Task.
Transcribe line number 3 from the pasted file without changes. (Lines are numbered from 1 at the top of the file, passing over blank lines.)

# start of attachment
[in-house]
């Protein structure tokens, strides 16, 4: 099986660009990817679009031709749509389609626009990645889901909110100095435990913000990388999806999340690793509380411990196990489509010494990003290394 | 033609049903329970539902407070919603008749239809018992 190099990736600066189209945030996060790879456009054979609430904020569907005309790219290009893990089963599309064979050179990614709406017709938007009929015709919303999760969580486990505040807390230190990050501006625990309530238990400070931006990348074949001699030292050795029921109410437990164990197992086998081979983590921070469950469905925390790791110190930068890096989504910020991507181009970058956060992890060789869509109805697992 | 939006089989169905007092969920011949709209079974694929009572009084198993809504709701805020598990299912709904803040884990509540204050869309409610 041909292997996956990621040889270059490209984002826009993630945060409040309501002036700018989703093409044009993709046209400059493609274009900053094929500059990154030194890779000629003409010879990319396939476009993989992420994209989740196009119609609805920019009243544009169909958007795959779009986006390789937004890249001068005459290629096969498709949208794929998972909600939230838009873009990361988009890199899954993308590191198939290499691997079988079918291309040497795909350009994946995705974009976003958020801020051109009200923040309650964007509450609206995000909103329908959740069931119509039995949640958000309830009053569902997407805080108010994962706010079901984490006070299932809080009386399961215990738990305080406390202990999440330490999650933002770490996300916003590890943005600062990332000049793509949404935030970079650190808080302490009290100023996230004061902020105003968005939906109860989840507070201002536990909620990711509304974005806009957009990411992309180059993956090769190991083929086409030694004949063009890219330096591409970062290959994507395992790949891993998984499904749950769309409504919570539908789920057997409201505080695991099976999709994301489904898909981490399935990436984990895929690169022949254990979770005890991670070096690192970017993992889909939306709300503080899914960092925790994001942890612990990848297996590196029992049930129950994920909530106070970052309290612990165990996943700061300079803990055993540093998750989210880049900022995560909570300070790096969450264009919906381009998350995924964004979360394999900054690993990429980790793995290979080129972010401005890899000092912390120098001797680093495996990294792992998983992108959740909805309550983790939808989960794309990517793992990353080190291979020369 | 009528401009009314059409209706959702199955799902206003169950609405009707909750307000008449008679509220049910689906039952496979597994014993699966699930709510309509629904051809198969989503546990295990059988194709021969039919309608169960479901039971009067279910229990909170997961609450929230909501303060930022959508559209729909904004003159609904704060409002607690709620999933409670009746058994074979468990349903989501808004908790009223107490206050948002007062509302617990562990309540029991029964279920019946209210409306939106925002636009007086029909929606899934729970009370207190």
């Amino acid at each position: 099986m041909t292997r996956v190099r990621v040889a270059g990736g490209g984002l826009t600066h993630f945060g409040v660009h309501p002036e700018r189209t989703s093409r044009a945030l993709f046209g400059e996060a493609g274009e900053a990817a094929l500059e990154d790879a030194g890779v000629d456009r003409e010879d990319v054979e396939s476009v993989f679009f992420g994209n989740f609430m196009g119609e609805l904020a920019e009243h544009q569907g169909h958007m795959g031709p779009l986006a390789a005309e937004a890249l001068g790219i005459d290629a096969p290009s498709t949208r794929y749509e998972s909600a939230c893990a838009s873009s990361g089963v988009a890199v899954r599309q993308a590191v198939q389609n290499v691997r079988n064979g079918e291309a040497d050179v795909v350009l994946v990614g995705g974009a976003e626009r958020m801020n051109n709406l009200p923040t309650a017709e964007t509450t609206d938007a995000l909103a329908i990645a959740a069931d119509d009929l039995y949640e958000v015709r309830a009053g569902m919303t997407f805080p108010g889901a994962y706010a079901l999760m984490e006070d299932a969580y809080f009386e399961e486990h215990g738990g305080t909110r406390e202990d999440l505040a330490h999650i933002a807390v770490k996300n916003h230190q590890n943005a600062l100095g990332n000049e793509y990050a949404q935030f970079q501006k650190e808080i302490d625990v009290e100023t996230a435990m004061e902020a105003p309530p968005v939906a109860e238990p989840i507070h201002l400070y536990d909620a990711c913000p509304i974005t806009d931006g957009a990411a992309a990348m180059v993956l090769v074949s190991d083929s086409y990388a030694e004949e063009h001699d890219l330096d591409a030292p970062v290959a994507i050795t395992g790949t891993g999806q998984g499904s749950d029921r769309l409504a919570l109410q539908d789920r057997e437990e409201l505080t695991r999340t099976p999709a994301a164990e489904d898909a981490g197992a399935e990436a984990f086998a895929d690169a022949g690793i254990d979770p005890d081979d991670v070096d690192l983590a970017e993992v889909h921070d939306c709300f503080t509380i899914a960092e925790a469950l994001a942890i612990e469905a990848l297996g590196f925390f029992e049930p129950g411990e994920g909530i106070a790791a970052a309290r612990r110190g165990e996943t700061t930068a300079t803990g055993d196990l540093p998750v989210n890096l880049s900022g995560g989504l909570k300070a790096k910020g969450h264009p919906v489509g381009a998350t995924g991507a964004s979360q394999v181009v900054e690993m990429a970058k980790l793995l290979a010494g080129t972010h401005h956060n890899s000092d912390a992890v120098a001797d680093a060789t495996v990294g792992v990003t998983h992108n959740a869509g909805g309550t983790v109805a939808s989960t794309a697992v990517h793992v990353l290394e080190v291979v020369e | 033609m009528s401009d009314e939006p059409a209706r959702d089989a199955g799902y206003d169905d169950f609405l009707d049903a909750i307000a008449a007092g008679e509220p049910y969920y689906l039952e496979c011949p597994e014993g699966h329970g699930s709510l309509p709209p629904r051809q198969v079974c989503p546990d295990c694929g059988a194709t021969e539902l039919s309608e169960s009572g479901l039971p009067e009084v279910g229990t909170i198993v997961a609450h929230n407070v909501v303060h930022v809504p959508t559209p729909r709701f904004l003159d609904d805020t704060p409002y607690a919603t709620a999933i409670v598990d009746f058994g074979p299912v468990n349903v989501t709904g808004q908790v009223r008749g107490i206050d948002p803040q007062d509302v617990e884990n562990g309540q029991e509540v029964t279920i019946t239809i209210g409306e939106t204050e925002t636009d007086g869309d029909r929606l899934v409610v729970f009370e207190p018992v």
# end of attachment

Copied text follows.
């Amino acid at each position: 099986m041909t292997r996956v190099r990621v040889a270059g990736g490209g984002l826009t600066h993630f945060g409040v660009h309501p002036e700018r189209t989703s093409r044009a945030l993709f046209g400059e996060a493609g274009e900053a990817a094929l500059e990154d790879a030194g890779v000629d456009r003409e010879d990319v054979e396939s476009v993989f679009f992420g994209n989740f609430m196009g119609e609805l904020a920019e009243h544009q569907g169909h958007m795959g031709p779009l986006a390789a005309e937004a890249l001068g790219i005459d290629a096969p290009s498709t949208r794929y749509e998972s909600a939230c893990a838009s873009s990361g089963v988009a890199v899954r599309q993308a590191v198939q389609n290499v691997r079988n064979g079918e291309a040497d050179v795909v350009l994946v990614g995705g974009a976003e626009r958020m801020n051109n709406l009200p923040t309650a017709e964007t509450t609206d938007a995000l909103a329908i990645a959740a069931d119509d009929l039995y949640e958000v015709r309830a009053g569902m919303t997407f805080p108010g889901a994962y706010a079901l999760m984490e006070d299932a969580y809080f009386e399961e486990h215990g738990g305080t909110r406390e202990d999440l505040a330490h999650i933002a807390v770490k996300n916003h230190q590890n943005a600062l100095g990332n000049e793509y990050a949404q935030f970079q501006k650190e808080i302490d625990v009290e100023t996230a435990m004061e902020a105003p309530p968005v939906a109860e238990p989840i507070h201002l400070y536990d909620a990711c913000p509304i974005t806009d931006g957009a990411a992309a990348m180059v993956l090769v074949s190991d083929s086409y990388a030694e004949e063009h001699d890219l330096d591409a030292p970062v290959a994507i050795t395992g790949t891993g999806q998984g499904s749950d029921r769309l409504a919570l109410q539908d789920r057997e437990e409201l505080t695991r999340t099976p999709a994301a164990e489904d898909a981490g197992a399935e990436a984990f086998a895929d690169a022949g690793i254990d979770p005890d081979d991670v070096d690192l983590a970017e993992v889909h921070d939306c709300f503080t509380i899914a960092e925790a469950l994001a942890i612990e469905a990848l297996g590196f925390f029992e049930p129950g411990e994920g909530i106070a790791a970052a309290r612990r110190g165990e996943t700061t930068a300079t803990g055993d196990l540093p998750v989210n890096l880049s900022g995560g989504l909570k300070a790096k910020g969450h264009p919906v489509g381009a998350t995924g991507a964004s979360q394999v181009v900054e690993m990429a970058k980790l793995l290979a010494g080129t972010h401005h956060n890899s000092d912390a992890v120098a001797d680093a060789t495996v990294g792992v990003t998983h992108n959740a869509g909805g309550t983790v109805a939808s989960t794309a697992v990517h793992v990353l290394e080190v291979v020369e | 033609m009528s401009d009314e939006p059409a209706r959702d089989a199955g799902y206003d169905d169950f609405l009707d049903a909750i307000a008449a007092g008679e509220p049910y969920y689906l039952e496979c011949p597994e014993g699966h329970g699930s709510l309509p709209p629904r051809q198969v079974c989503p546990d295990c694929g059988a194709t021969e539902l039919s309608e169960s009572g479901l039971p009067e009084v279910g229990t909170i198993v997961a609450h929230n407070v909501v303060h930022v809504p959508t559209p729909r709701f904004l003159d609904d805020t704060p409002y607690a919603t709620a999933i409670v598990d009746f058994g074979p299912v468990n349903v989501t709904g808004q908790v009223r008749g107490i206050d948002p803040q007062d509302v617990e884990n562990g309540q029991e509540v029964t279920i019946t239809i209210g409306e939106t204050e925002t636009d007086g869309d029909r929606l899934v409610v729970f009370e207190p018992v």